May 272015

Recently our team was tasked with creating a demo to illustrate the effects of Denial of Service (DoS) attacks. As I was particularly interested in how the available attack tools work I studied the sourcecode of one of them – the Low Orbit Ion Cannon. In this post is will cover the surpising simplicity of the implementation. However to get a context let’s start first  with discussing how DoS attacks generally work, illustrated on the basis of the following setup:

dos (1)

In our simple demo network there are only three participants: A central webserver as victim, a legitimate user that wants to connect to the webserver and an attacker. In the beginning the legitimate user can browse the webpage hosted on the webserver smoothly. However as soon as the attacker starts his DoS attack the legitimate user’s requests either take very long to finish or even fail completely. This instability is caused by the attack overloading either the webserver’s connection or the server process itself.

One tool an attacker could use for these kind of attack is the free and open source Low Orbit Ion Cannon. It is a very easy to use application with a nice graphical user interface. The video embedded below contains a short walk though.

Now let’s get our hands dirty: To find out how the application attacks the victim’s server in detail we have to download and analyse the source. Below is a cleaned up and simplified version of the method responsible for carrying out the actual HTTP Denial of Service attack.

byte[] buf = System.Text.Encoding.ASCII.GetBytes(String.Format("GET {0} HTTP/1.0{1}{1}{1}", Subsite, Environment.NewLine));
var host = new IPEndPoint(System.Net.IPAddress.Parse(IP), Port);

while (this.IsFlooding) {
	byte[] recvBuf = new byte[64];
	var socket = new Socket(AddressFamily.InterNetwork, SocketType.Stream, ProtocolType.Tcp);

	socket.Send(buf, SocketFlags.None);

	socket.Receive(recvBuf, 64, SocketFlags.None);

To my surprise the method was a lot shorter and less complex than I expected. I will now try to walk you trough the functionality so that you also understand what is going on even if you are not a developer .

In the first two lines the application prepares the attack’s underlying HTTP request and sets the target IP address and the target port. Although it’s done in an rather unusual way it’s a legitimate implementation for an application requesting data from an external HTTP service. In the following third line the while command tells the system to repeat all enclosed and indented further commands. Within this section the actual attack is launched. However to do so two more things need to be prepared: At first in line 5 a buffer called recvBuf is created that is used to store the subsequential answer from the victim and in line 6 further connection details like the use of the TCP protocol are specified. Finally in line 8 the network connection to the victim’s server is established and in line 9 the HTTP request that was created in the beginning is sent. The subsequent receive method call in line 10 stores the first 64 byte of the server’s reply in the previously created receive buffer recvBuf. This forces the application to wait for the server to reply before it moves on. Until now we behaved like a normal web browser. However as the last command within the while loop was reached the whole process beginning at line 5 is repeated. Again and again and again …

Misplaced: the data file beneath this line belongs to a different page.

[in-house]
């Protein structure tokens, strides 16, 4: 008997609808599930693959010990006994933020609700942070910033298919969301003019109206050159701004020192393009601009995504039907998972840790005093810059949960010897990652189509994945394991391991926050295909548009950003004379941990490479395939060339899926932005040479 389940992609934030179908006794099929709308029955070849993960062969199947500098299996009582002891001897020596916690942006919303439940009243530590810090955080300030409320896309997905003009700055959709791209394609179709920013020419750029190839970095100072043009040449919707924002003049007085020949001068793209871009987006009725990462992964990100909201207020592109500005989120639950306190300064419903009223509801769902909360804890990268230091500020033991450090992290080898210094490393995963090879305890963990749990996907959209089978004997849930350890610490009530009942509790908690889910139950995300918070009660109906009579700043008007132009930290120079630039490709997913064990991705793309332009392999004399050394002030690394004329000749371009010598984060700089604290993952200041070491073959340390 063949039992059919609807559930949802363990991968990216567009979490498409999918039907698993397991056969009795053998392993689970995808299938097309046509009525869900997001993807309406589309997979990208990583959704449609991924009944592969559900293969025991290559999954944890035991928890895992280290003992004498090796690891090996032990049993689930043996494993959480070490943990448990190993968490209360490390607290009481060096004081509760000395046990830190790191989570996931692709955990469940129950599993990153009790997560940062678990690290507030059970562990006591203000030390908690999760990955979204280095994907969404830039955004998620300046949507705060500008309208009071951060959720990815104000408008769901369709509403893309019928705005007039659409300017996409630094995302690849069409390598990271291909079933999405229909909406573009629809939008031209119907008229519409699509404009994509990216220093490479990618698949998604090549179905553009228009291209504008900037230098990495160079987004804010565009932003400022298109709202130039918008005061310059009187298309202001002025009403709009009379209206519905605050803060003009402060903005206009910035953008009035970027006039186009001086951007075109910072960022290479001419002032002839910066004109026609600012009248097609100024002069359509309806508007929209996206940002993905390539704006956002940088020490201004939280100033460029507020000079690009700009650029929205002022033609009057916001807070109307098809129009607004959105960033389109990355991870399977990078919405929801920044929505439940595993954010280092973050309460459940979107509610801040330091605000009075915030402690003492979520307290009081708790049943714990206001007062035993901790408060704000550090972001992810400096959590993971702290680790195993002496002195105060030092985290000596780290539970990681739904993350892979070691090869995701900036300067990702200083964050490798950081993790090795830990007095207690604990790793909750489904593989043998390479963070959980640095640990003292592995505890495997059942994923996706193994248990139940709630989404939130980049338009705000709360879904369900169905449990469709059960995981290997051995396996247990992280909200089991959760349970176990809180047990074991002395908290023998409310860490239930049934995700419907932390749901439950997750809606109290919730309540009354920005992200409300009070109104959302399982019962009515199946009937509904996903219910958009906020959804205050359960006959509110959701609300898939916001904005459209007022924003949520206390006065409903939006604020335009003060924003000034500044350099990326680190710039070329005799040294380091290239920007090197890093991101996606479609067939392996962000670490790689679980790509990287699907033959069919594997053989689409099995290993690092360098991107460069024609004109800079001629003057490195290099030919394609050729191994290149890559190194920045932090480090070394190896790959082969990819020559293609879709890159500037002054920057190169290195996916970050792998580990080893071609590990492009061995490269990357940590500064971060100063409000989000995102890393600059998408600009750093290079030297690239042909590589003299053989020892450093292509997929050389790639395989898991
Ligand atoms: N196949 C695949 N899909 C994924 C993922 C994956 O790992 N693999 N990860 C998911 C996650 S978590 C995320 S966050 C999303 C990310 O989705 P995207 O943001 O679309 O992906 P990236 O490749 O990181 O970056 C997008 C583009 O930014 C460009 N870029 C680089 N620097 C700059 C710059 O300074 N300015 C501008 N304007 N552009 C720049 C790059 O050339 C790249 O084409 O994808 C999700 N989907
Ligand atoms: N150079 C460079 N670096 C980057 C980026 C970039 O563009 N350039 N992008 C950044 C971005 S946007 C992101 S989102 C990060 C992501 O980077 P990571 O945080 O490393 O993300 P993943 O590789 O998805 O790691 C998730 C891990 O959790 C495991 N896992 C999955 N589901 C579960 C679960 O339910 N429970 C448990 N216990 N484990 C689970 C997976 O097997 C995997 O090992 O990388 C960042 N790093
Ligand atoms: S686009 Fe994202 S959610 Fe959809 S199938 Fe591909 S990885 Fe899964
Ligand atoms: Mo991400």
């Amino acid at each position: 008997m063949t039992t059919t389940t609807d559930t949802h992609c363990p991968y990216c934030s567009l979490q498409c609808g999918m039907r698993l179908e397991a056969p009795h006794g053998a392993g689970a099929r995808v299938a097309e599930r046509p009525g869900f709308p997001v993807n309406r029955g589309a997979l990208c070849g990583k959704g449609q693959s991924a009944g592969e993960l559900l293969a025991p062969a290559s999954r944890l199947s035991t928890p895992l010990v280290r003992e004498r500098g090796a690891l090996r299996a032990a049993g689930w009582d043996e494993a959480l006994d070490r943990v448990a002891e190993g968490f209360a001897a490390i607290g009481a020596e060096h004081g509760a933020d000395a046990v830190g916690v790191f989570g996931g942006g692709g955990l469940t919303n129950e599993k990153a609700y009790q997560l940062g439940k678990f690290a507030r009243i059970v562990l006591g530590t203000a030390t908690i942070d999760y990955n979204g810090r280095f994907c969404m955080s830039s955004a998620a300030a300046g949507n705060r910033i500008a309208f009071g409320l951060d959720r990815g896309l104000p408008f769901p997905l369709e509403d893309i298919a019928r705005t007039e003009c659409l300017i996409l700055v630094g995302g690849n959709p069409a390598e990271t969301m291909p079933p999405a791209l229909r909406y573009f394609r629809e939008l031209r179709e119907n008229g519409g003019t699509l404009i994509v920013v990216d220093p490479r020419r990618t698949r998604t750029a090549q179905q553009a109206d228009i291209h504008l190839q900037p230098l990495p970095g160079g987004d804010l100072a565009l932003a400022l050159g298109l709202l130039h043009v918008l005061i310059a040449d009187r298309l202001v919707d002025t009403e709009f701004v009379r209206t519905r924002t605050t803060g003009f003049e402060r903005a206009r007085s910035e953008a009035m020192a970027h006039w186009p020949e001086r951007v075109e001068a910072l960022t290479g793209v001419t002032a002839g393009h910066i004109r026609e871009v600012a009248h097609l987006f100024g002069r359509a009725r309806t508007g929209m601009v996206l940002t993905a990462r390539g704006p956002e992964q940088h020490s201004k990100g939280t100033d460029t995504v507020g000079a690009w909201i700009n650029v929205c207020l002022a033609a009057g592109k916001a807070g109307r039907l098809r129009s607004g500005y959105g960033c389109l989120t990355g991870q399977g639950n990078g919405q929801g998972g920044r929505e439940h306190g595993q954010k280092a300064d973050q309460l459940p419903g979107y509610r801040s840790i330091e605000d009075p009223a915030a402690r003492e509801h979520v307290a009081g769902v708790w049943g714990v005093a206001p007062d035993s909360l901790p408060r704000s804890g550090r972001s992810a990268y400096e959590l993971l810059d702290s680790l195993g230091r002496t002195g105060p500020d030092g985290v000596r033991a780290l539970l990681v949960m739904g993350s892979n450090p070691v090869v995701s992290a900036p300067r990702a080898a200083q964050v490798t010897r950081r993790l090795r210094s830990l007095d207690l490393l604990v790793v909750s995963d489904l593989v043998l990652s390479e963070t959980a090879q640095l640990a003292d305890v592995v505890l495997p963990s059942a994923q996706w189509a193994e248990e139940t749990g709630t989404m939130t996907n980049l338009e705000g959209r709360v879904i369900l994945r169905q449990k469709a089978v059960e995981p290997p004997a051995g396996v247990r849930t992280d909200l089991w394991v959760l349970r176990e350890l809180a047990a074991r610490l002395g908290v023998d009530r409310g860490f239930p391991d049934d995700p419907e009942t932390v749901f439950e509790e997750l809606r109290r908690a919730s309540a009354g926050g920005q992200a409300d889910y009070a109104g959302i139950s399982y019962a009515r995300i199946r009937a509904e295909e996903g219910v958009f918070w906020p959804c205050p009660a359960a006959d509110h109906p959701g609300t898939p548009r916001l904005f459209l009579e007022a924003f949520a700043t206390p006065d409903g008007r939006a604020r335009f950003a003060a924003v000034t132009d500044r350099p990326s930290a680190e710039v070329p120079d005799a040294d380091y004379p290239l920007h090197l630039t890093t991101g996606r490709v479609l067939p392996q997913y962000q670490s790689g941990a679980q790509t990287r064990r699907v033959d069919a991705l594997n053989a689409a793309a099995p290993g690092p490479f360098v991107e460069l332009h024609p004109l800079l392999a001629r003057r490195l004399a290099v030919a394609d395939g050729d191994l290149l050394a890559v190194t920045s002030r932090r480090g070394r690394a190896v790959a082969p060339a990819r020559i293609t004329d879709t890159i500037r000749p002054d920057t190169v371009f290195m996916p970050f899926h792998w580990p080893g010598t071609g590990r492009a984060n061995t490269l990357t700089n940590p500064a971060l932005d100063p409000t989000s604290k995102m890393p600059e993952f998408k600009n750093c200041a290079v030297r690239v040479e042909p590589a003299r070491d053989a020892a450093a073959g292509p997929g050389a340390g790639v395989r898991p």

What that means is we didn’t really use any service and just created unnecessary load on the server and the network connection. As the attack requests are generally repeated as fast as possible and are executed in parallel this load can render services unusable or even bring them down completely. This is especially true for Distributed Denial of Service (DDoS) attacks where many attackers or their bots join forces to attack a target as happend to the Playstation Network in 2014.

To recap: The sourcecode contains no nasty little tricks or algorithms that require any special knowledge. That means you don’t need to be a genius to write an effective and widely used Denial of Service attack tool. For me that is somewhat frightening!

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